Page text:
During Oculus's keynote presentation at Oculus Connect 2, the company had several announcements about both the upcoming Rift headset and Samsung's GearVR. Oculus has put a lot of work into making VR a compelling experience for consumers to buy into.
After Samsung's Peter Koo announced the consumer GearVR, Max Cohen, Head of Oculus Mobile, came out on stage to talk about some of the new software features that are coming to GearVR. He announced Oculus Arcade and Oculus Video.
Oculus Arcade And Oculus Video
Oculus Arcade is essentially what it sounds like it would be. Oculus has partnered with a number of publishers, including Bandai-Namco, Sega, Midway and Warner Brothers, in order to bring classic arcade games to the GearVR. In addition to hosting such classics as Pacman, Oculus Arcade will be a one-stop location for VR games.
Oculus Video is a combination of video services. Oculus has agreements in place to distribute many popular movies through the GearVR mobile HMD through its own service, in addition to offering support for the most popular streaming services. Netflix support is available today for GearVR Innovator edition owners, and other services such as Hulu and Vimeo will be supported in the coming months.
Oculus has also revealed that Twitch is coming to GearVR through the Oculus Video app. Oculus described watching Twitch as somewhat of a social activity. The company said there will be a virtual room where avatars can watch a virtual video screen showing a Twitch stream. Not only will you be able to chat in text form, but avatars will be able to interact with each other, as well.
The avatar system is something that will be seen on the Rift when it launches next year. Oculus appears to be setting up a system similar to Steam. It said you will have an Oculus ID, and an avatar and a profile to go with it. The company said there will be a marketplace for developers to sell their software. A Concepts section of the store will be available as well, which will let developers pre-sell work-in-progress software similar to Steam Early Access.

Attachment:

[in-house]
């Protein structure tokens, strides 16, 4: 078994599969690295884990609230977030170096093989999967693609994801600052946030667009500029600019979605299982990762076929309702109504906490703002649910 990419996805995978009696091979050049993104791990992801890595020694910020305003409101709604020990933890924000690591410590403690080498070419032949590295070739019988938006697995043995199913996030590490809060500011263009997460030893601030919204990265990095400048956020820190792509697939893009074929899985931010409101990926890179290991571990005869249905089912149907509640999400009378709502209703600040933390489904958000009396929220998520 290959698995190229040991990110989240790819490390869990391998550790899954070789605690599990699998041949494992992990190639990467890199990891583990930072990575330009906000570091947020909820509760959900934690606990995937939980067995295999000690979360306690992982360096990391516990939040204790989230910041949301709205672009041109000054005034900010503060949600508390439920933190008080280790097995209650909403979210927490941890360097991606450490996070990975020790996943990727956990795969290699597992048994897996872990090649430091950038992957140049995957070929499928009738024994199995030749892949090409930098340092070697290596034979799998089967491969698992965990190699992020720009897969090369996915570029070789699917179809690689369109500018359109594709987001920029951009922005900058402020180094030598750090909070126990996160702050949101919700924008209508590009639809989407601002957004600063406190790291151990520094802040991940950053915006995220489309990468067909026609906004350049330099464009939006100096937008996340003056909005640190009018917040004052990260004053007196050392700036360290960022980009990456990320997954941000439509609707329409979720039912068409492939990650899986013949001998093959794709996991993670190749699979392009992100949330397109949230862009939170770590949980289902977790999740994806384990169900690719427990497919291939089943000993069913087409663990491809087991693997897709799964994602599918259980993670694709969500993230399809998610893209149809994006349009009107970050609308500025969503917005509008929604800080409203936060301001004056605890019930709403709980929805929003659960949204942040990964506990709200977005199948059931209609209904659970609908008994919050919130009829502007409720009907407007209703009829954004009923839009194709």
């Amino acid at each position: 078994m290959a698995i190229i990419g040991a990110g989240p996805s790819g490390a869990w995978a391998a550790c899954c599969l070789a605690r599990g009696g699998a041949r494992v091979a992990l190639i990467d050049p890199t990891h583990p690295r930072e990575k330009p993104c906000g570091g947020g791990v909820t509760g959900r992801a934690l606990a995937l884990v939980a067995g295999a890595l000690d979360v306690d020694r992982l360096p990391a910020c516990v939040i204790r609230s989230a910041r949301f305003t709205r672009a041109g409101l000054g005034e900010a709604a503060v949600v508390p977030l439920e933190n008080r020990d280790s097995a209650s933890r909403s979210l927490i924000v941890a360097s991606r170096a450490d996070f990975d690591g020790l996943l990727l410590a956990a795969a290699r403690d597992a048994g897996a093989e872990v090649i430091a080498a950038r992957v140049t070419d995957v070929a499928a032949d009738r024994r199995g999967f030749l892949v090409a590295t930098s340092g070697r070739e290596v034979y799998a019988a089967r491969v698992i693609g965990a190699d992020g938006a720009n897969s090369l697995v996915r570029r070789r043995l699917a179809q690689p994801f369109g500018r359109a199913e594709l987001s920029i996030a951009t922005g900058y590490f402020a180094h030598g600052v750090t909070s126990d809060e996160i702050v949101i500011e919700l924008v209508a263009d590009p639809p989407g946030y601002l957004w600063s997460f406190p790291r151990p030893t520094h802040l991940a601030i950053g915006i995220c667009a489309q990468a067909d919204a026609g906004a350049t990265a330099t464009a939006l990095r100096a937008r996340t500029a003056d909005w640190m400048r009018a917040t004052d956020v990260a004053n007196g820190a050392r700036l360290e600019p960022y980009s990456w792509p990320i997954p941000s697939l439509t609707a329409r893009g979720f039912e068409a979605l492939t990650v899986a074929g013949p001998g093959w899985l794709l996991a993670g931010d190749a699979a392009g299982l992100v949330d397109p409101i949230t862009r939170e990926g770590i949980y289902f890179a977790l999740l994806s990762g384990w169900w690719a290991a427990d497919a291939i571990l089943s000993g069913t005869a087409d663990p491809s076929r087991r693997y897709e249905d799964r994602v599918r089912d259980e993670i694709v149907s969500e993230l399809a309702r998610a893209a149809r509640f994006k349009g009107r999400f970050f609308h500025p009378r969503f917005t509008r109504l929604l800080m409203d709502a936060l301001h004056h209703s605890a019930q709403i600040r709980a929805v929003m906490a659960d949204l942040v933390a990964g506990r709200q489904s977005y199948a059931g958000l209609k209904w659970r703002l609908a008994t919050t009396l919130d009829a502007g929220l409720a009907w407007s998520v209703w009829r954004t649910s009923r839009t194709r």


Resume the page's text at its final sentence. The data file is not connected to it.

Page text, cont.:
The avatar system sounds similar to AltspaceVR. Users will launch into what Oculus is simply calling "Rooms," where you'll be able to interact with other avatars before entering a game or application.
During the keynote presentation, Palmer Luckey came out on stage and made one enthusiastic announcement: He proudly, and loudly, declared that Minecraft will be coming to Oculus Rift in the spring of 2016.
The Windows 10 edition of Minecraft will include support for Oculus Rift next spring, which will either be in time for, or shortly after, the launch of the Rift virtual reality HMD. Not much else is known at this time, but it was important enough for it to be the only thing Palmer Luckey talked about on stage.
Oculus also revealed Medium, and it might have been the most impressive announcement during the company's keynote. Medium is a software tool that will ship with Oculus Touch in the second quarter of 2016. For all intents and purposes, it is a virtual reality sculpting application. Using the Rift HMD and Oculus Touch controllers, artists can create virtual objects as if they were carving them from clay in the real world. Not much was explained about it, but the company showed a video to introduce Medium that had real sculptors trying it and reacting very positively to the experience. It looks like a promising application for 3D artists.